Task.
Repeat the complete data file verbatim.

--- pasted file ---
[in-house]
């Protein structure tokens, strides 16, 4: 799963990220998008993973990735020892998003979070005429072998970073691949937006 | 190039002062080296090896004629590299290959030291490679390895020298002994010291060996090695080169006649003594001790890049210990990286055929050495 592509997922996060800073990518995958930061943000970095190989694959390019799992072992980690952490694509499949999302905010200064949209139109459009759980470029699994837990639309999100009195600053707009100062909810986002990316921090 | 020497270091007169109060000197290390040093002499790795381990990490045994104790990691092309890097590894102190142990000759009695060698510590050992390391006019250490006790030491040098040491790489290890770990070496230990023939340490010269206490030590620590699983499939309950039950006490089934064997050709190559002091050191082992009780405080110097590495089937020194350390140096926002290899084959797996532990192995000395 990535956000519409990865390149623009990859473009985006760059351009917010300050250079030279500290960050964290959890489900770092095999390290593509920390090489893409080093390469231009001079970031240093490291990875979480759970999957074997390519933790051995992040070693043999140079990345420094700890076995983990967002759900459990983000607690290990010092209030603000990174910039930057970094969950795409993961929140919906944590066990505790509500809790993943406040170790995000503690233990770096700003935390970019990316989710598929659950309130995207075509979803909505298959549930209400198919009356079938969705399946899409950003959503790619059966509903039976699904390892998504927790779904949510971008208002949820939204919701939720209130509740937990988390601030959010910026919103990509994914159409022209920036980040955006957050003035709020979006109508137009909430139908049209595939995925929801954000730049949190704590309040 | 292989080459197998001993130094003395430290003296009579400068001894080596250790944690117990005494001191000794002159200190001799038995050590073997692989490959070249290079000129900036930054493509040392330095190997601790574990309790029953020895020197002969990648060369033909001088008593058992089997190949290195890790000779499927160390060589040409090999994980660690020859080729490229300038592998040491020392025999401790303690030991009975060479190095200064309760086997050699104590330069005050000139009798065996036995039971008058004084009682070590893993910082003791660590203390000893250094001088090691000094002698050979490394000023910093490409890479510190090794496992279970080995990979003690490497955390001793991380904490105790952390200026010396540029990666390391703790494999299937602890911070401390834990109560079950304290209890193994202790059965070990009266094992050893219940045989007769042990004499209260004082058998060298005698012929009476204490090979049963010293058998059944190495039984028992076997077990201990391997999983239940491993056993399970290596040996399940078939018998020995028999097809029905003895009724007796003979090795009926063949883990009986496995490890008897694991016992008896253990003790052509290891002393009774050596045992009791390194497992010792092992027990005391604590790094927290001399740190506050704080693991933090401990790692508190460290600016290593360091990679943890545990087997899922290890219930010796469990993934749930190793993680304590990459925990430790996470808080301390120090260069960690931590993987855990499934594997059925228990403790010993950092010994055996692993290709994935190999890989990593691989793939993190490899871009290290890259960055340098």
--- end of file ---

[in-house]
């Protein structure tokens, strides 16, 4: 799963990220998008993973990735020892998003979070005429072998970073691949937006 | 190039002062080296090896004629590299290959030291490679390895020298002994010291060996090695080169006649003594001790890049210990990286055929050495 592509997922996060800073990518995958930061943000970095190989694959390019799992072992980690952490694509499949999302905010200064949209139109459009759980470029699994837990639309999100009195600053707009100062909810986002990316921090 | 020497270091007169109060000197290390040093002499790795381990990490045994104790990691092309890097590894102190142990000759009695060698510590050992390391006019250490006790030491040098040491790489290890770990070496230990023939340490010269206490030590620590699983499939309950039950006490089934064997050709190559002091050191082992009780405080110097590495089937020194350390140096926002290899084959797996532990192995000395 990535956000519409990865390149623009990859473009985006760059351009917010300050250079030279500290960050964290959890489900770092095999390290593509920390090489893409080093390469231009001079970031240093490291990875979480759970999957074997390519933790051995992040070693043999140079990345420094700890076995983990967002759900459990983000607690290990010092209030603000990174910039930057970094969950795409993961929140919906944590066990505790509500809790993943406040170790995000503690233990770096700003935390970019990316989710598929659950309130995207075509979803909505298959549930209400198919009356079938969705399946899409950003959503790619059966509903039976699904390892998504927790779904949510971008208002949820939204919701939720209130509740937990988390601030959010910026919103990509994914159409022209920036980040955006957050003035709020979006109508137009909430139908049209595939995925929801954000730049949190704590309040 | 292989080459197998001993130094003395430290003296009579400068001894080596250790944690117990005494001191000794002159200190001799038995050590073997692989490959070249290079000129900036930054493509040392330095190997601790574990309790029953020895020197002969990648060369033909001088008593058992089997190949290195890790000779499927160390060589040409090999994980660690020859080729490229300038592998040491020392025999401790303690030991009975060479190095200064309760086997050699104590330069005050000139009798065996036995039971008058004084009682070590893993910082003791660590203390000893250094001088090691000094002698050979490394000023910093490409890479510190090794496992279970080995990979003690490497955390001793991380904490105790952390200026010396540029990666390391703790494999299937602890911070401390834990109560079950304290209890193994202790059965070990009266094992050893219940045989007769042990004499209260004082058998060298005698012929009476204490090979049963010293058998059944190495039984028992076997077990201990391997999983239940491993056993399970290596040996399940078939018998020995028999097809029905003895009724007796003979090795009926063949883990009986496995490890008897694991016992008896253990003790052509290891002393009774050596045992009791390194497992010792092992027990005391604590790094927290001399740190506050704080693991933090401990790692508190460290600016290593360091990679943890545990087997899922290890219930010796469990993934749930190793993680304590990459925990430790996470808080301390120090260069960690931590993987855990499934594997059925228990403790010993950092010994055996692993290709994935190999890989990593691989793939993190490899871009290290890259960055340098």